For my first time helping to teach an introductory-level Shakespeare course, I found a good icebreaker activity from Stefanie Jochman on the Teaching Shakespeare Folger Education blog. It’s called Shakespeare in a Mug, which is her modification of Shakespeare in a Can from other teachers. The activity is fairly simple but really fun. You have students pick lines of a play or plays from mugs and then a location from another mug, and then have them improvise a scene after a brief preparation time.
I modified hers a bit because I wanted students to be able to work in small groups rather than in pairs, since I thought that would be less intimidating. I also added a bit of participation for the audience by writing the possible locations on the whiteboard and having them guess the location after each group finished its scene. Since I wanted to use lines from the first play we were studying, Richard III, I went through the online version and picked out lines that I thought would be easier to mix and match for an improv scene and that didn’t have too much difficult language. I know the added pressure of reading out loud when it’s unfamiliar or hard to pronounce.
So here’s my version:
Shakespeare in a Mug
- Make sheets with lines from a play or plays and locations and cut them into individual strips (or modify my sheet of Richard III lines and modern-day locations).
- Put the lines in one, two, or more mugs (depending on class size) and the locations in a separate mug.
- Assign or have the students get themselves into small groups and choose one or two lines per person, then one location for the whole group.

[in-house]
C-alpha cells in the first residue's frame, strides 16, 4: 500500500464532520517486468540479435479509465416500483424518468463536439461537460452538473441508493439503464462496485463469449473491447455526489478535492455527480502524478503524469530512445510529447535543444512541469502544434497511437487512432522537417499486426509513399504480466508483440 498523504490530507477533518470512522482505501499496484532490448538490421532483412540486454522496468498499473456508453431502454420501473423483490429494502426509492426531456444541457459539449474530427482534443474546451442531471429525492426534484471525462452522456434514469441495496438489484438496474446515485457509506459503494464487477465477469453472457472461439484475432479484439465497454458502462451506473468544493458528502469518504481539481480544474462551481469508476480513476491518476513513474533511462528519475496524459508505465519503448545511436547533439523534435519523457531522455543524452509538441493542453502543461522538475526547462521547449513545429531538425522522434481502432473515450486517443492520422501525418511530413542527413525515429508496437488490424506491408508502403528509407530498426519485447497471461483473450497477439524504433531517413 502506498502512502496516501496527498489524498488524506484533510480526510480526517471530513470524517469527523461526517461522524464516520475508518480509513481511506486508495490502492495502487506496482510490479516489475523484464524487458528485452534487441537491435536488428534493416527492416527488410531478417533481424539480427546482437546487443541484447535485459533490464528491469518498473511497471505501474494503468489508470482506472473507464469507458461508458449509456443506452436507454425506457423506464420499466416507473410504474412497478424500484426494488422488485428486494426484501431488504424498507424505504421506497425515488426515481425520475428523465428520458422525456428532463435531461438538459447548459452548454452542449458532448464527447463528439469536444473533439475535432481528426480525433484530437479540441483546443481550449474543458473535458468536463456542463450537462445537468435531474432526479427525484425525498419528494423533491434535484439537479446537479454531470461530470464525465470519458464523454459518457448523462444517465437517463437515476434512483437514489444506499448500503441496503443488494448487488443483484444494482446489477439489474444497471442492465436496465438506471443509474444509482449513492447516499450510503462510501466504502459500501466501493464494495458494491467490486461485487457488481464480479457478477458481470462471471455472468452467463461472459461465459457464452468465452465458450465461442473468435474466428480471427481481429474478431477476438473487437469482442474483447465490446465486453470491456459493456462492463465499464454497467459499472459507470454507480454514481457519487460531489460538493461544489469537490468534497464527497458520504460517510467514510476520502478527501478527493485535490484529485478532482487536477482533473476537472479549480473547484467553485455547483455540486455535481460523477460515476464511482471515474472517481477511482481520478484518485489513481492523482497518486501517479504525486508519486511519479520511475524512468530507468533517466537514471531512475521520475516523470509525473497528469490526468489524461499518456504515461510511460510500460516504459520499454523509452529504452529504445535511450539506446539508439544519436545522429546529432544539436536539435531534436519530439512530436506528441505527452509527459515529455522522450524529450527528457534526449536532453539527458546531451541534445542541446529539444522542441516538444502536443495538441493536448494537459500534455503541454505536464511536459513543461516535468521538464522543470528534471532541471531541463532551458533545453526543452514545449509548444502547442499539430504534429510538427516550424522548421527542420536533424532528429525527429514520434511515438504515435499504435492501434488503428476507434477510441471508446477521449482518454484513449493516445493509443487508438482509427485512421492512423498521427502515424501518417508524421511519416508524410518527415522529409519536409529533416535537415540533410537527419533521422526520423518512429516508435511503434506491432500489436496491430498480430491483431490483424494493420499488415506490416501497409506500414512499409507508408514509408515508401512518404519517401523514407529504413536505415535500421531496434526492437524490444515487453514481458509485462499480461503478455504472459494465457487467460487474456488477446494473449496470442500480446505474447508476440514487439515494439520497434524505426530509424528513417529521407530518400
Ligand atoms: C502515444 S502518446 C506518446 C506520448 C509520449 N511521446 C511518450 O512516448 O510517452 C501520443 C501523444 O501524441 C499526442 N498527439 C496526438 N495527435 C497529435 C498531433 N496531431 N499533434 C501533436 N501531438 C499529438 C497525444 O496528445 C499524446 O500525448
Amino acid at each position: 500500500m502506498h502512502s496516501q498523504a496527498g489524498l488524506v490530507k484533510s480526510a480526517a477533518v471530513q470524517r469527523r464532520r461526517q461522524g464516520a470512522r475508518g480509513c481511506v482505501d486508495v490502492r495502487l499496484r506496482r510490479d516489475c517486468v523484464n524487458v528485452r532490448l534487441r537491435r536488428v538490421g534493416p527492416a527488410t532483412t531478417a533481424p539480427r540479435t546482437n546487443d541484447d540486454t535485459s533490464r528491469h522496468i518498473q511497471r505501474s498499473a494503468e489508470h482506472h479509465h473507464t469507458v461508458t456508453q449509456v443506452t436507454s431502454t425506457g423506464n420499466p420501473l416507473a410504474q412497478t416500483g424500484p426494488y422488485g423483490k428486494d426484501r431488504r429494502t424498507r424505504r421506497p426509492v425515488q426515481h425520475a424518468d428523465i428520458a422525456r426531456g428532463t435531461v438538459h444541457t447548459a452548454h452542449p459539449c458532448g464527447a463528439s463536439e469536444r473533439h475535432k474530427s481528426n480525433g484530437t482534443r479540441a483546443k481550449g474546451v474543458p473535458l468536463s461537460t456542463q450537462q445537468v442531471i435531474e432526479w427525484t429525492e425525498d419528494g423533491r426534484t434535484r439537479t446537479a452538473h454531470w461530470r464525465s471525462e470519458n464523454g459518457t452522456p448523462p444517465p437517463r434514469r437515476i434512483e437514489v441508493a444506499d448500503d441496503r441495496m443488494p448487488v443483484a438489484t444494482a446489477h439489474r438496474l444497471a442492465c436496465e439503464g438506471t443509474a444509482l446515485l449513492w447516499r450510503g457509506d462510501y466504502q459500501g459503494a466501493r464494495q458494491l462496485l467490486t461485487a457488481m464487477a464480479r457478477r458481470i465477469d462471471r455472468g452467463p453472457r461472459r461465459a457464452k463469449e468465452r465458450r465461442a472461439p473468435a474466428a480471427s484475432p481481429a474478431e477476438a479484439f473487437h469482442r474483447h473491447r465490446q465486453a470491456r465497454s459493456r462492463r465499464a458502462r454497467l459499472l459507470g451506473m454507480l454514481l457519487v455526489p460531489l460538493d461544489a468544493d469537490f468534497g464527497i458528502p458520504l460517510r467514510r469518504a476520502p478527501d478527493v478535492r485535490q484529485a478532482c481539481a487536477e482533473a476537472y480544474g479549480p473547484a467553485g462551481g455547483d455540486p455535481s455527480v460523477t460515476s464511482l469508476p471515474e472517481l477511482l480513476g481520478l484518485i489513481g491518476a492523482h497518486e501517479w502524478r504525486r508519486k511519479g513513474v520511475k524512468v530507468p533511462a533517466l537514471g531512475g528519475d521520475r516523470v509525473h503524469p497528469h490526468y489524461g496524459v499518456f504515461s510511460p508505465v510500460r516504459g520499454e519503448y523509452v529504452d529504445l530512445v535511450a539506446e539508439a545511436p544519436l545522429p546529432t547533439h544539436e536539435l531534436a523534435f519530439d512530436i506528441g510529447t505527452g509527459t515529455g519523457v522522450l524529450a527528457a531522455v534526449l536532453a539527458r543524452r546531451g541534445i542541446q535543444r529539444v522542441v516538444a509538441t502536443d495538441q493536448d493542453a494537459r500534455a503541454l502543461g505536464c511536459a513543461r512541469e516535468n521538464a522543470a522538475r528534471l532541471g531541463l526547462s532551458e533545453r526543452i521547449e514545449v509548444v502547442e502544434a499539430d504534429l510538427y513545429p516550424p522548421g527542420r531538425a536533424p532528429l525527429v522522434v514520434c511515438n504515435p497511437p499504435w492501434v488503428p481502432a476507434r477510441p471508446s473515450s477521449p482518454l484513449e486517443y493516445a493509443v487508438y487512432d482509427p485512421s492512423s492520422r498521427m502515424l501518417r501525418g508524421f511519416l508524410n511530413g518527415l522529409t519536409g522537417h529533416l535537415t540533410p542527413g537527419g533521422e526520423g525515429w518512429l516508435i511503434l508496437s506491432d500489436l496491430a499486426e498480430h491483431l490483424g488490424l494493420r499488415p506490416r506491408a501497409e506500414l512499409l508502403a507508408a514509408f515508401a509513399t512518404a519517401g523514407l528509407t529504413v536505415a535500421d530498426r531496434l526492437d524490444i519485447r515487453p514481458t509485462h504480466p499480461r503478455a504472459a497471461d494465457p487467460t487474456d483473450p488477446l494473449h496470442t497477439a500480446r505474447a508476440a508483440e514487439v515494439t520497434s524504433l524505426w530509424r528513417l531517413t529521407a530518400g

- Give them time to prepare a scene set in their location using at least some of the lines. (I told them they could add non-Shakespearean lines if they needed to — some groups did and others didn’t.)
- Write up all of the potential locations on the boards if you want them to guess.
- Let them improvise their scene in front of the class and have the audience guess which location they are at.
Despite some eye-rolling and hesitance at the beginning, most of them seemed to get into the spirit as they started talking with their groups and having to negotiate how they were going to put together a scene. I was quite impressed with what they managed to come up with on such short notice, and we laughed a lot which was a pleasant experience for the first, sometimes awkward session where few people know each other and they aren’t sure what to expect. It also allowed me the chance to let them know that Shakespeare really has to be heard and performed for full impact, and that we would be doing more speaking of lines throughout the term.
One of the most memorable lines was an added one said in a ‘Shakespearean’ way. The group was pretending to be at a shoe store, and one person came up to the salesperson with a shoe in hand and asked, ‘Dost thou have these in a size 9?’ The class couldn’t help cracking up! I would definitely recommend this activity as a good ice-breaker or something to enliven a class or tutorial session.